Chinese Church Voices

As the Migration Pendulum Swings

Challenges Faced by Rural and Urban Churches

Chinese Church Voices is an occasional column of the ChinaSource Blog providing translations of original writing by Christians in China. The views represented are entirely those of the original author; inclusion in Chinese Church Voices does not imply or equal an endorsement by ChinaSource.

During Chinese New Year there is a massive population shift from urban to rural areas as Chinese visit their families in their hometowns for the holiday. While cities empty out during this time, so do many urban churches. The rural churches that have been experiencing decline in the past decade see a brief revival as Christians return home.

In this article from China Christian Daily, the author shares about the challenges to both the rural and urban churches that accompany the population “pendulum swings.” He cautions that some churches mistakenly interpret these population swings as a sign of true revival and leave evangelistic work aside. Moreover, he notes that these migrant Christians—the ones who often contribute to church growth—struggle to integrate into urban areas and urban churches. Both urban and rural churches continue to learn how to minister to an ever fluctuating floating population amidst China’s urbanization drive.

Observation: Rural Church Embraces Pendulum Revival as Migrant Workers Return in Lunar New Year

Editor's note: When it comes to Spring Festival, the Chinese Lunar New Year, hundreds of millions of Chinese people flock to their hometowns from the city, resulting in the world’s largest annual population movement. During this time, rural and urban churches experience a brief pendulum shift—urban churches empty while rural churches are crowded; after the festival, Christians in their hometowns flood back to cities. Because of China’s rapid urbanization, this phenomenon that has lasted for the past decade will carry on for at least the next five years. In this article, a Christian from Jiangsu shares his own experience about this phenomenon over Spring Festival.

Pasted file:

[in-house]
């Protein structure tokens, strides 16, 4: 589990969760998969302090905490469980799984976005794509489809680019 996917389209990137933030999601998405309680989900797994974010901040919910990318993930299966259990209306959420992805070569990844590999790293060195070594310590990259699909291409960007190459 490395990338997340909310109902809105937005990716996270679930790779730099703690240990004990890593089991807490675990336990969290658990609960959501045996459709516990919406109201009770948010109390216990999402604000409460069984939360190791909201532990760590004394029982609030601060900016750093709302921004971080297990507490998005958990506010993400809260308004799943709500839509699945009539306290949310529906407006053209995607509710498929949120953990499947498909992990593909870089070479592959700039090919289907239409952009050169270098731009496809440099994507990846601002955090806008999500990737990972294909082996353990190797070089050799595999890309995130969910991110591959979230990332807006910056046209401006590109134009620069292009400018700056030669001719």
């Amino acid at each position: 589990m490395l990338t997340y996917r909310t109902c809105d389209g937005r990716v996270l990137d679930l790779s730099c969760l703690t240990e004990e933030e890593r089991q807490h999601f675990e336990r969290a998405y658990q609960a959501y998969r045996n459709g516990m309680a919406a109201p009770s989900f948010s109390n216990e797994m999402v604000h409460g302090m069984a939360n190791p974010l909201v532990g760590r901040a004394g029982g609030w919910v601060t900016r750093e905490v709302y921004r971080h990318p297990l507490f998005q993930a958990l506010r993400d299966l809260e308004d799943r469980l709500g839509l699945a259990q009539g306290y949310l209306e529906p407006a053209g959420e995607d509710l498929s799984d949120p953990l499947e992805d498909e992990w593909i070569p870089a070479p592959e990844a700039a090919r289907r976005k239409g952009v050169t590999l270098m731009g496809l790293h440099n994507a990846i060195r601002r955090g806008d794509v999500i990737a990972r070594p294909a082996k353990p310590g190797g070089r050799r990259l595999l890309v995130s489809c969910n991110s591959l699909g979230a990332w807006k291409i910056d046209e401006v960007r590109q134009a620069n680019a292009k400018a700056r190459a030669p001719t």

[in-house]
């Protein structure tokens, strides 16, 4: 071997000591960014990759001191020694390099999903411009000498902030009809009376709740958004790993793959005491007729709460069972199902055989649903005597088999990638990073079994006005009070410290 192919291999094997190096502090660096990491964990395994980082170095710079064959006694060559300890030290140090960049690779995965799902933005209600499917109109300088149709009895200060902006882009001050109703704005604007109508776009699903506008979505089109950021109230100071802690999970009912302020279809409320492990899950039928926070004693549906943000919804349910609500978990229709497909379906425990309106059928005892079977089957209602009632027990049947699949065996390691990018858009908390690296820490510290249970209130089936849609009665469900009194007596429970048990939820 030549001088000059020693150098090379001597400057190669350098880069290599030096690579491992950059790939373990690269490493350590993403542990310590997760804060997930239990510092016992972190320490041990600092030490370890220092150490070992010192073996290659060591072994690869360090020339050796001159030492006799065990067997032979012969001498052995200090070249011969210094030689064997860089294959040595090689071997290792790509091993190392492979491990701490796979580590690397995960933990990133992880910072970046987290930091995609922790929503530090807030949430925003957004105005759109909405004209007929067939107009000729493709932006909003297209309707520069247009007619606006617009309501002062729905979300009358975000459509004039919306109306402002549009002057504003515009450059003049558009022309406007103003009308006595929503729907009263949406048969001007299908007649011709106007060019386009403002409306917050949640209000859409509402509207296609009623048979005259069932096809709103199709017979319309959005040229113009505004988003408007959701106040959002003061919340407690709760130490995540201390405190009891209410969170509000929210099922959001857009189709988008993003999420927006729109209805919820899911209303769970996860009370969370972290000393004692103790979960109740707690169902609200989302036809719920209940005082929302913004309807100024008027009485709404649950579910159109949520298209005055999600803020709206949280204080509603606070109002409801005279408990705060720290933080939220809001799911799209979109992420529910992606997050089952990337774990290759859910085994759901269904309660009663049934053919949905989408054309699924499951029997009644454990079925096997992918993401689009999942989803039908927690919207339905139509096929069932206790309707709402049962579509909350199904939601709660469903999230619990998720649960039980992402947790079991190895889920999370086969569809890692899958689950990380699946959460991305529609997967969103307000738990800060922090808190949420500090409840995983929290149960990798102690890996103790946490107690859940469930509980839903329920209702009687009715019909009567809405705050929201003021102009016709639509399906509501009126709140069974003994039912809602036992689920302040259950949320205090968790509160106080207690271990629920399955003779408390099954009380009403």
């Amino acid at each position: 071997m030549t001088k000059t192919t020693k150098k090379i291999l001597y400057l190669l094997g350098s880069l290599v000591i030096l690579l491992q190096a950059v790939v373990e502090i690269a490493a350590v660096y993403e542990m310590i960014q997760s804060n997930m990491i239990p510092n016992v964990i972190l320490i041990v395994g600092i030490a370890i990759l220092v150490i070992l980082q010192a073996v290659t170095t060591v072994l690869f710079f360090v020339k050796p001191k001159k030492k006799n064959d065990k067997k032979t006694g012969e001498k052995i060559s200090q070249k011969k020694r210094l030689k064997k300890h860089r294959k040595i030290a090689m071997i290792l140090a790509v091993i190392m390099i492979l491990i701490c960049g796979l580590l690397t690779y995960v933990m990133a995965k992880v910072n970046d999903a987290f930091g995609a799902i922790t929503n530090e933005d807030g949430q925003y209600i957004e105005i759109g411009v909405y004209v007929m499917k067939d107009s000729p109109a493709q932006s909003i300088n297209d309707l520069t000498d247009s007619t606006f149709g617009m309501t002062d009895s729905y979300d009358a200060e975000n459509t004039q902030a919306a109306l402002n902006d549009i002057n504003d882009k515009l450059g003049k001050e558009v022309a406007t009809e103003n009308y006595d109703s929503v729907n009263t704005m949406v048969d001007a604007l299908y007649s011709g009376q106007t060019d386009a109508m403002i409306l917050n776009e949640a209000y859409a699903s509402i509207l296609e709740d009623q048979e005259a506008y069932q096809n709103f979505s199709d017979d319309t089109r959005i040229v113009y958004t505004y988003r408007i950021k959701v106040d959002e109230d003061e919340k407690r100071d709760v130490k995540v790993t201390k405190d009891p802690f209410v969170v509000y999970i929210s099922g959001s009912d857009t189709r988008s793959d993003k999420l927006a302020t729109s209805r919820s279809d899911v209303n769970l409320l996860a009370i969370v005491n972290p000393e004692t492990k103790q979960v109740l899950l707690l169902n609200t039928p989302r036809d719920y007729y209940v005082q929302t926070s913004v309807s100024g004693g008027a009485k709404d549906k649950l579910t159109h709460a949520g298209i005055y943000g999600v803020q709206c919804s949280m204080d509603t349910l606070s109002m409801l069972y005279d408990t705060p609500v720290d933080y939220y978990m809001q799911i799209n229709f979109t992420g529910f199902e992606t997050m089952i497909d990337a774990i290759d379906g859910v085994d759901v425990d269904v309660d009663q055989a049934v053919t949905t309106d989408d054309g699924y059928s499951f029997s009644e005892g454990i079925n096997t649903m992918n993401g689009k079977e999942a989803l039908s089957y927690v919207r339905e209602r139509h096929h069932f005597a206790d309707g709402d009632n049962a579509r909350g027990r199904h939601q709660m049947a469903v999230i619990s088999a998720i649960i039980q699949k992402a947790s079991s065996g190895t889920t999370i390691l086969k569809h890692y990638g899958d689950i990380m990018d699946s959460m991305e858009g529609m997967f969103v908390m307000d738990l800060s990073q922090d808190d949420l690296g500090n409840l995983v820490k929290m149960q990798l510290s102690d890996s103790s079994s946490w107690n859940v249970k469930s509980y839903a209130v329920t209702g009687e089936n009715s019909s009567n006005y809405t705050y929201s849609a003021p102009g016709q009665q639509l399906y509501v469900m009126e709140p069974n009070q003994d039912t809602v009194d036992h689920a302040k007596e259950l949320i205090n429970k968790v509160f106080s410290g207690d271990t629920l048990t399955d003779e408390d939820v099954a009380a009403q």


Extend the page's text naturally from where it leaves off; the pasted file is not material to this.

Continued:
A rural church in Henan Province

In the days approaching Spring Festival, I went to the city where my older sister lives for the first time. On February 4, 2018, the first Sunday of the month, she urged me to leave the house as soon as possible because the church we would drive to would be filled with people attending the communion service. Unexpectedly, we found that many seats were empty in the church even though we arrived late.

After the service, I was surprised to discover through the pictures my Christian friends shared on WeChat (a popular social media platform in China) that several urban churches were empty. But rural churches were full of people.

The reason is that the majority of migrant workers returned to their hometowns, including a large number of Christians.

It reminded me of both the vacuum felt in rural churches and the seeming revival of urban churches.

While the church in the countryside declines, urban churches fail to see real revival. The seeming revival of urban Christians is in fact the result of the flow of the rural population into the city. As a matter of fact, there may not necessarily be many new converts in the city.

What’s more, migrant workers still struggle to understand their identity in churches. Urban churches nurture the migrant Christians most of the year, taking for granted that they should give tithes and offerings to churches in the city. But their rural churches that are always financially disadvantaged may wait to receive their large offerings during the Lunar New Year festival. Which one should they choose? To which church do they belong?

Taking administrative costs into account, some churches don't regard migrant Christians as long-term sheep but emphasize commitment to their workers. However, there is much tension in such “commitment." Let's take an extreme example. A man in my hometown church supports his family by farming. He joined a church ministry but then wanted to work in a city because he needed more income. The church wouldn’t allow him to leave the ministry and instead threatened him with curses that a preacher who left his ministry would be punished by God with a ruined family.

Therefore, most local church workers in rural areas live poor lives, while rich Christians work away from home almost all year round. Over time, rural churches tend to lack a good influence in their locale.

The same is true of urban churches. Many urban Christians are bound by church ministries and have little time and freedom; the ministry saps their vitality in the prime of their life.

In the end, there is a danger that crowded urban churches could have little impact in their cities. Migrant workers form groups that struggle to integrate into local life, resulting in a church divided between migrants and city residents. Some churches care for them, but there are still unstated hierarchical differences.

Because of the indifference of urban churches and the inability of rural churches, migrant workers are often left to fend for themselves.

Original English Article: Observation: Rural Church Embraces Pendulum Revival as Migrant Workers Return in Lunar New Year, China Christian Daily

Header image credit: Pendulum by Shannon Kokoska via Flickr.
Text image Credit: China Christian Daily
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